In May, SCJs and students from Freiburg and Berlin traveled to Leipzig (Germany) for the 100th “Katholikentag” (Catholic Day). It was an interesting place for such an event: Leipzig is 6% Protestant and 4% Catholic. There are also groups on the far right and far left.
Not only prayer
“Ecce homo” or “Behold the man” has become not just a phrase, but the statement of encounter. The beginning was characterized by the meeting of the believer with one who is searching, or one who recognizes indifference.
This year’s Katholikentag was marked not only by the Eucharist, celebrated by the Archbishop of Berlin, Monsignor Heiner Koch, but also by a number of initiatives, such as meditations and discussions on topical socio-religious issues (women’s diaconate, the responsibility of Catholics for Europe, the problem of migrants). Important in the context of Leipzig were themes of life, with or without God.
Seize the opportunity
The day is an opportunity for dioceses, religious orders and various church organizations to present their activities. The German Province of the Priests of the Sacred Heart gave a presentation about the activities of the Berlin community for two reasons: first because of the geographical proximity of Leipzig, which is approximately 180 kilometers from Berlin, but more importantly, because of the nature of pastoral work open to non-believers.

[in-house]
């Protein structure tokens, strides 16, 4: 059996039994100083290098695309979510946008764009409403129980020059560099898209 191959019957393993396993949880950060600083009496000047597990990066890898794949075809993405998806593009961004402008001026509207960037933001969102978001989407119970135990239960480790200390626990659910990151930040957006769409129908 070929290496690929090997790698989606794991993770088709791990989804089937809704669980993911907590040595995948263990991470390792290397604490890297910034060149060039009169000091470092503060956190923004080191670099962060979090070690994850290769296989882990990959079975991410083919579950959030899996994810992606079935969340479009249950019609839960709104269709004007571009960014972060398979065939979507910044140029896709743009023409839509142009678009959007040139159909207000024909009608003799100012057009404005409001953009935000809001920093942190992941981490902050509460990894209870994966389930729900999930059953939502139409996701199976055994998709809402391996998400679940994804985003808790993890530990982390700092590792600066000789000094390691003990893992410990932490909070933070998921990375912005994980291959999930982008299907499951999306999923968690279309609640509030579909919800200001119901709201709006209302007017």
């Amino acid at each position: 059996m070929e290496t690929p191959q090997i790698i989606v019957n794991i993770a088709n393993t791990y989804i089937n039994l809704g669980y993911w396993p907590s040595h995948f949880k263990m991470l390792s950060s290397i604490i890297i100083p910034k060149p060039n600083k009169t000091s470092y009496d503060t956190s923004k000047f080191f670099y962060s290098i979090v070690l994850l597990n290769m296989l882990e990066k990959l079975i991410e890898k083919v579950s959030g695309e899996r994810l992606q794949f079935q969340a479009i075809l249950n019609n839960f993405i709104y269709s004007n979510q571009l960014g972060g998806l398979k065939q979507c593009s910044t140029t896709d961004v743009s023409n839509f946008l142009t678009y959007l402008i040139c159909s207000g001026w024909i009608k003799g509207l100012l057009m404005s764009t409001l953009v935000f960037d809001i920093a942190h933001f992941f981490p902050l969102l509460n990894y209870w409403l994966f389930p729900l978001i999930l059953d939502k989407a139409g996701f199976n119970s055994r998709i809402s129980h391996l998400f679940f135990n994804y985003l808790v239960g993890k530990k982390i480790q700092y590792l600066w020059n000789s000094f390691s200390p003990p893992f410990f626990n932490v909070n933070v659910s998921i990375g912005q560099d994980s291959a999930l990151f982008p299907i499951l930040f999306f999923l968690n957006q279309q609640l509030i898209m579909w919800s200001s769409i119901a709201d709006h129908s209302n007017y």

They presented the Dehonians of today and their activities. The SCJ students of Freiburg helped with the presentation. During it we were encouraged to reflect on life and to make decisions for change. In religious language we often talk about conversion. Here we used the expression “durchstarten,” to start over, to indicate that our activity is something new. Linked to the keyword durchstarten, we proposed a game with ice machines, which engaged not only children but also adults.
“Father, do you know why we’re here? We came with the kids especially, to show that we are not the only ones who are Catholic.” Most of the people who visited us were Catholics from all over Germany who look forward each year to this event. In this meeting they have the opportunity to listen to lectures, take advantage of cultural offerings, and have an experience of the community. The latter part is especially important for the Catholics of Leipzig and the surrounding areas, who live in the diaspora.
Among those who attended our sessions were many people who have come in contact with Dehonians in the various areas in which they operate.
Looking at photographs they recognized many friends and acquaintances. The meetings with the benefactors who support our missionary work (also in Moldavia) were very interesting. Several of them had never met the Dehonians. They send money to the Procurator of the Missions, and each time they then receive a “thank you” and a copy of our magazine Dein Reich komme. The discussions with the residents of Leipzig who are unbelievers or Protestants were also interesting.
Ecce Homo has become a challenge for us in these days. How you can seek God outside of man?